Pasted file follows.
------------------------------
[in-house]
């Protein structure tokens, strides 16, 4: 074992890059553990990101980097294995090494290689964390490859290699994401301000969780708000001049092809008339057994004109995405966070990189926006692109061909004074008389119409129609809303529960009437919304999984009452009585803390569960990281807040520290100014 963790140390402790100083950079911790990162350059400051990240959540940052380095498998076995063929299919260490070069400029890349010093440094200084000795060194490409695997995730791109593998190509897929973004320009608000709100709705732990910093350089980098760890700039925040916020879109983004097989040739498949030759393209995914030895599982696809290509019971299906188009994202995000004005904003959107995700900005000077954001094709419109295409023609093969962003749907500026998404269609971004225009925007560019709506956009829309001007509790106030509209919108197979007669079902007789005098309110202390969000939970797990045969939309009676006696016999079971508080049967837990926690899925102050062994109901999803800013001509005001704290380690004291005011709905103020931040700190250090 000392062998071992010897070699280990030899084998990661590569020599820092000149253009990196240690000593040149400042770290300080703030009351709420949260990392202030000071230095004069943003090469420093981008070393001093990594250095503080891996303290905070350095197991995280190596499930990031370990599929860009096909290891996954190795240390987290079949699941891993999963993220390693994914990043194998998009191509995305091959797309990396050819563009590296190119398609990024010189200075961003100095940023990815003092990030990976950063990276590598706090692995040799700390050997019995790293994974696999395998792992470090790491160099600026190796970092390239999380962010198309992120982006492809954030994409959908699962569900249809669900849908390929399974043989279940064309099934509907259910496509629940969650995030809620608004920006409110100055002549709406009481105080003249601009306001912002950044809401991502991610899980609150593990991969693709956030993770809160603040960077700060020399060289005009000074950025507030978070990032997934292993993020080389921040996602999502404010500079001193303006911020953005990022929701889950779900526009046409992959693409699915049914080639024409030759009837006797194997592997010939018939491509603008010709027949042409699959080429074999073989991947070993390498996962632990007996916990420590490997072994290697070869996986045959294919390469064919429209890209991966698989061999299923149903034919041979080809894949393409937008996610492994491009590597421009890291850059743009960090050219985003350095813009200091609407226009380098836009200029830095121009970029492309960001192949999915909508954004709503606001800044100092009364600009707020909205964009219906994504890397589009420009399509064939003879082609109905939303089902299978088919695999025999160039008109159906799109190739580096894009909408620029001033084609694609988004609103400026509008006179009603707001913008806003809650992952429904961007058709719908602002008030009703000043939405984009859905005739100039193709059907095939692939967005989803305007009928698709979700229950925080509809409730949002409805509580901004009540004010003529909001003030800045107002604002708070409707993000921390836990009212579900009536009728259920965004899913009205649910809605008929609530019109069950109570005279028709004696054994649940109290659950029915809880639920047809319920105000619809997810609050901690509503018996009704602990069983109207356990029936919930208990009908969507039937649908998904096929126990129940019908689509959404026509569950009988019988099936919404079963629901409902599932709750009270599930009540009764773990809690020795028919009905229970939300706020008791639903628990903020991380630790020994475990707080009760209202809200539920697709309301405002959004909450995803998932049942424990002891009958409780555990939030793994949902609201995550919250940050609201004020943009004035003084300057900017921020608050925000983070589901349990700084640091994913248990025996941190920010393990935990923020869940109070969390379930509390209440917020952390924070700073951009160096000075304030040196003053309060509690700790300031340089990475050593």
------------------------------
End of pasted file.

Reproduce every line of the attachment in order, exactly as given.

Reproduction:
[in-house]
């Protein structure tokens, strides 16, 4: 074992890059553990990101980097294995090494290689964390490859290699994401301000969780708000001049092809008339057994004109995405966070990189926006692109061909004074008389119409129609809303529960009437919304999984009452009585803390569960990281807040520290100014 963790140390402790100083950079911790990162350059400051990240959540940052380095498998076995063929299919260490070069400029890349010093440094200084000795060194490409695997995730791109593998190509897929973004320009608000709100709705732990910093350089980098760890700039925040916020879109983004097989040739498949030759393209995914030895599982696809290509019971299906188009994202995000004005904003959107995700900005000077954001094709419109295409023609093969962003749907500026998404269609971004225009925007560019709506956009829309001007509790106030509209919108197979007669079902007789005098309110202390969000939970797990045969939309009676006696016999079971508080049967837990926690899925102050062994109901999803800013001509005001704290380690004291005011709905103020931040700190250090 000392062998071992010897070699280990030899084998990661590569020599820092000149253009990196240690000593040149400042770290300080703030009351709420949260990392202030000071230095004069943003090469420093981008070393001093990594250095503080891996303290905070350095197991995280190596499930990031370990599929860009096909290891996954190795240390987290079949699941891993999963993220390693994914990043194998998009191509995305091959797309990396050819563009590296190119398609990024010189200075961003100095940023990815003092990030990976950063990276590598706090692995040799700390050997019995790293994974696999395998792992470090790491160099600026190796970092390239999380962010198309992120982006492809954030994409959908699962569900249809669900849908390929399974043989279940064309099934509907259910496509629940969650995030809620608004920006409110100055002549709406009481105080003249601009306001912002950044809401991502991610899980609150593990991969693709956030993770809160603040960077700060020399060289005009000074950025507030978070990032997934292993993020080389921040996602999502404010500079001193303006911020953005990022929701889950779900526009046409992959693409699915049914080639024409030759009837006797194997592997010939018939491509603008010709027949042409699959080429074999073989991947070993390498996962632990007996916990420590490997072994290697070869996986045959294919390469064919429209890209991966698989061999299923149903034919041979080809894949393409937008996610492994491009590597421009890291850059743009960090050219985003350095813009200091609407226009380098836009200029830095121009970029492309960001192949999915909508954004709503606001800044100092009364600009707020909205964009219906994504890397589009420009399509064939003879082609109905939303089902299978088919695999025999160039008109159906799109190739580096894009909408620029001033084609694609988004609103400026509008006179009603707001913008806003809650992952429904961007058709719908602002008030009703000043939405984009859905005739100039193709059907095939692939967005989803305007009928698709979700229950925080509809409730949002409805509580901004009540004010003529909001003030800045107002604002708070409707993000921390836990009212579900009536009728259920965004899913009205649910809605008929609530019109069950109570005279028709004696054994649940109290659950029915809880639920047809319920105000619809997810609050901690509503018996009704602990069983109207356990029936919930208990009908969507039937649908998904096929126990129940019908689509959404026509569950009988019988099936919404079963629901409902599932709750009270599930009540009764773990809690020795028919009905229970939300706020008791639903628990903020991380630790020994475990707080009760209202809200539920697709309301405002959004909450995803998932049942424990002891009958409780555990939030793994949902609201995550919250940050609201004020943009004035003084300057900017921020608050925000983070589901349990700084640091994913248990025996941190920010393990935990923020869940109070969390379930509390209440917020952390924070700073951009160096000075304030040196003053309060509690700790300031340089990475050593």